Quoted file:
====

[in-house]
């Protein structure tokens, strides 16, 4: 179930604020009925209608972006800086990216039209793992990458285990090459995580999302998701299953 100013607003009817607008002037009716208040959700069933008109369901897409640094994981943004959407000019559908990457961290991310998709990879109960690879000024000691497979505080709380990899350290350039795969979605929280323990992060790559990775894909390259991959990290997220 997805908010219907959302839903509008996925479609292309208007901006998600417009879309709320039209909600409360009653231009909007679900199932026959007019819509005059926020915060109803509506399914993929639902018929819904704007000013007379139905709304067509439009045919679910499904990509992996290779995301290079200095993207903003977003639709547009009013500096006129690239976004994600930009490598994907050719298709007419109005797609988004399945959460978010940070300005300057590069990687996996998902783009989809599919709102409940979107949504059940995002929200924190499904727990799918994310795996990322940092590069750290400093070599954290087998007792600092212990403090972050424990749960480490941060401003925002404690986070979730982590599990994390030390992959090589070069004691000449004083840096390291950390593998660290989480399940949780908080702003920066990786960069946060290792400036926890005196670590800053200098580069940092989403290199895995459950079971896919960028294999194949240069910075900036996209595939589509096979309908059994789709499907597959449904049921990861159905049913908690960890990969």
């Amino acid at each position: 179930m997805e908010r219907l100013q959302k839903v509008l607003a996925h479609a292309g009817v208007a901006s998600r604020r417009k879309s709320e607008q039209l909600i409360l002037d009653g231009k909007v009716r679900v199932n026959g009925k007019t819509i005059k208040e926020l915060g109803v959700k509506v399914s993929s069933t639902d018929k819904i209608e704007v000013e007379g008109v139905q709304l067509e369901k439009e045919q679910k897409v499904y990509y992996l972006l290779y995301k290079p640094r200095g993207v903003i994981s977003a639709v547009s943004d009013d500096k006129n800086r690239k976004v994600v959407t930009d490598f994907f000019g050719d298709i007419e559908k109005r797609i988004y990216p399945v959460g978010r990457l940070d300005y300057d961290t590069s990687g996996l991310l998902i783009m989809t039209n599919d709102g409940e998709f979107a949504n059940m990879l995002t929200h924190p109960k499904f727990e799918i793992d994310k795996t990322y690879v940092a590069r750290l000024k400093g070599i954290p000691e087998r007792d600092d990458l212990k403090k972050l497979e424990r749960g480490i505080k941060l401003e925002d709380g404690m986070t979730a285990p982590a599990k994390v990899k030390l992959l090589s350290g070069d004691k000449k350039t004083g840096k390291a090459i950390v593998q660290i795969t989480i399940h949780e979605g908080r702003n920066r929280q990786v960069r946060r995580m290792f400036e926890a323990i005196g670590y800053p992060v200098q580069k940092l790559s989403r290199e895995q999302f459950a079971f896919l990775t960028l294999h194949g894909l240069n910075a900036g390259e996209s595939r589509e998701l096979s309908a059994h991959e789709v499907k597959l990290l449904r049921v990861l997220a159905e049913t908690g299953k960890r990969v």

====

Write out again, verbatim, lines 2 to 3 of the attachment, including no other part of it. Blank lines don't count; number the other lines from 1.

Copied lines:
């Protein structure tokens, strides 16, 4: 179930604020009925209608972006800086990216039209793992990458285990090459995580999302998701299953 100013607003009817607008002037009716208040959700069933008109369901897409640094994981943004959407000019559908990457961290991310998709990879109960690879000024000691497979505080709380990899350290350039795969979605929280323990992060790559990775894909390259991959990290997220 997805908010219907959302839903509008996925479609292309208007901006998600417009879309709320039209909600409360009653231009909007679900199932026959007019819509005059926020915060109803509506399914993929639902018929819904704007000013007379139905709304067509439009045919679910499904990509992996290779995301290079200095993207903003977003639709547009009013500096006129690239976004994600930009490598994907050719298709007419109005797609988004399945959460978010940070300005300057590069990687996996998902783009989809599919709102409940979107949504059940995002929200924190499904727990799918994310795996990322940092590069750290400093070599954290087998007792600092212990403090972050424990749960480490941060401003925002404690986070979730982590599990994390030390992959090589070069004691000449004083840096390291950390593998660290989480399940949780908080702003920066990786960069946060290792400036926890005196670590800053200098580069940092989403290199895995459950079971896919960028294999194949240069910075900036996209595939589509096979309908059994789709499907597959449904049921990861159905049913908690960890990969």
């Amino acid at each position: 179930m997805e908010r219907l100013q959302k839903v509008l607003a996925h479609a292309g009817v208007a901006s998600r604020r417009k879309s709320e607008q039209l909600i409360l002037d009653g231009k909007v009716r679900v199932n026959g009925k007019t819509i005059k208040e926020l915060g109803v959700k509506v399914s993929s069933t639902d018929k819904i209608e704007v000013e007379g008109v139905q709304l067509e369901k439009e045919q679910k897409v499904y990509y992996l972006l290779y995301k290079p640094r200095g993207v903003i994981s977003a639709v547009s943004d009013d500096k006129n800086r690239k976004v994600v959407t930009d490598f994907f000019g050719d298709i007419e559908k109005r797609i988004y990216p399945v959460g978010r990457l940070d300005y300057d961290t590069s990687g996996l991310l998902i783009m989809t039209n599919d709102g409940e998709f979107a949504n059940m990879l995002t929200h924190p109960k499904f727990e799918i793992d994310k795996t990322y690879v940092a590069r750290l000024k400093g070599i954290p000691e087998r007792d600092d990458l212990k403090k972050l497979e424990r749960g480490i505080k941060l401003e925002d709380g404690m986070t979730a285990p982590a599990k994390v990899k030390l992959l090589s350290g070069d004691k000449k350039t004083g840096k390291a090459i950390v593998q660290i795969t989480i399940h949780e979605g908080r702003n920066r929280q990786v960069r946060r995580m290792f400036e926890a323990i005196g670590y800053p992060v200098q580069k940092l790559s989403r290199e895995q999302f459950a079971f896919l990775t960028l294999h194949g894909l240069n910075a900036g390259e996209s595939r589509e998701l096979s309908a059994h991959e789709v499907k597959l990290l449904r049921v990861l997220a159905e049913t908690g299953k960890r990969v």